Furthermore, affected businesses could also apply for the refund of any surcharges or penalties that they may have already paid for as a result of having been rendered to be retrospectively in delinquency due to the accounting method that has been upheld by the Supreme Court.
Nonetheless, the Order is not without ambiguity. Section 2 of the Order leaves many practitioners and investors questioning whether or not all the shortcomings that the Ministry of Finance’s Notification has sought to address have been remedied, as well as what the roles and responsibilities of the BOI should be in the restitution process of the affected companies. Among other ramifications on the rights and benefits under the IPA in light of the Supreme Court’s decision are Section 36 ( 4)’ s right to deduction of 5% from increased annual export income, Section 34’ s dividend withholding tax exemption, as well as Section 35 ( 1)’ s corporate income tax reduction have not been restored to their former integrities. Section 2 of the Order states:
“The extension under paragraph one of Section 2 of the Notification, which is authorized under Section 3 Octo Paragraph 2 of the Revenue Code, shall apply mutatis mutandis with regards to the affected companies with regards to the previously non- compliant computation method( s) employed in the filing of their corporate income tax returns, which, but for the divergent statutory interpretation between the government agencies of Thailand, have not been committed with the intention of avoiding their tax liabilities, as stipulated by Section 3 of the Notification.” ( translated and paraphrased)
From the excerpt of Section 2 of the Order, practitioners as well as investors remain uncertain with regards to what other restitution remedies may be attained by this Order in addition to the refund of the penalty fees and surcharges. The question that remains, thus, is whether or not this Order has done enough to fully restore the rights and benefits under the IPA to their formal integrity.
Nonetheless, many practitioners believe that the wording of Section 2 of the Order, read in combination with the spirit and intention expressed therein, may be inter- preted to be sufficiently comprehensive so as to address most of the shortcomings of the Notification. However, it has been widely suggested that the Revenue Department has interpreted the ambiguity of Section 2 of the Order as simply a deadline extension of the Ministry of Finance’s Notification, which the Revenue Department contends, also covers the effects inflicted upon the original taxpayer involved in the Supreme Court’s decision. This interpretation is seen to be the Revenue Department’s stance on the accounting practice contention, notwithstanding the clearly worded intention and purpose of the Prime Minister’s Order. Therefore, more intra- governmental statutory interpretation conflict may arise and BOI- promoted investors should take precautions before committing themselves to any accounting method for tax purposes.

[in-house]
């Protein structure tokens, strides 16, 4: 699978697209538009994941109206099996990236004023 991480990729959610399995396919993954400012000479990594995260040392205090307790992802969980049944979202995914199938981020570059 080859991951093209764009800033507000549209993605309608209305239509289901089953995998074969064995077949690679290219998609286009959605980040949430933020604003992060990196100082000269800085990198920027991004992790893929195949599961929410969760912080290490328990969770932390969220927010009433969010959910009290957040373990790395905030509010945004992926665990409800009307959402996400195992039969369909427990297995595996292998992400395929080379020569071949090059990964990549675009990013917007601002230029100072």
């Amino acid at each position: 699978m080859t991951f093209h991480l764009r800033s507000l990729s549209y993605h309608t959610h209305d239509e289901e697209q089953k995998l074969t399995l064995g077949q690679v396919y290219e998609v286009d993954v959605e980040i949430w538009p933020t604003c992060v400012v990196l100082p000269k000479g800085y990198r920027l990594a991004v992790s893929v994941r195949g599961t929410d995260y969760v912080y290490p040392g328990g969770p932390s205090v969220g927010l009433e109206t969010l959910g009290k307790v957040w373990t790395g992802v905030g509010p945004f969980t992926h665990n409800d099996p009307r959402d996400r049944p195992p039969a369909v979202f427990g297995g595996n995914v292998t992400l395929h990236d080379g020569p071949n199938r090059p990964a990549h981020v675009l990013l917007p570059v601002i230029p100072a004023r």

As the Prime Minister has expressed his view that it would be incumbent on the BOI to provide support and to promote investments in Thailand through means of consultation and clarification of legal assumptions and understandings with regards to the practical application and implications of the laws relating to the BOI, perhaps, the BOI should take the initiative to address the damages inflicted upon many foreign and domestic investors who had relied on the BOI’S accounting method in good faith. Ultimately, however, the implementation of the Order as well as its implications on each of the effected provisions of the IPA would depend on the NCPO’S clarification. Lastly, the Order states that the Ministry of Finance and the BOI should also consult each other to clarify any ambiguities in the IPA as soon as possible. Nevertheless, although the IPA falls within the administrative purview of the BOI, as the Revenue Department and the BOI may once again enter into a dispute, investors are advised to consult with the BOI and the NCPO, respectively, for further confirmation prior to adopting a new tax computation method. In the absence of any clear agreement between the BOI and the Revenue Department, affirmation from the NCPO may at least have some evidentiary value in tax litigations.
Panya Sittisakonsin and Nopporn Charoenkitraj are Partners at Baker & Mckenzie. They can be contacted at panya. sittisakonsin@ bakermckenzie. com and nopporn. charoenkitraj@ bakermckenzie. com.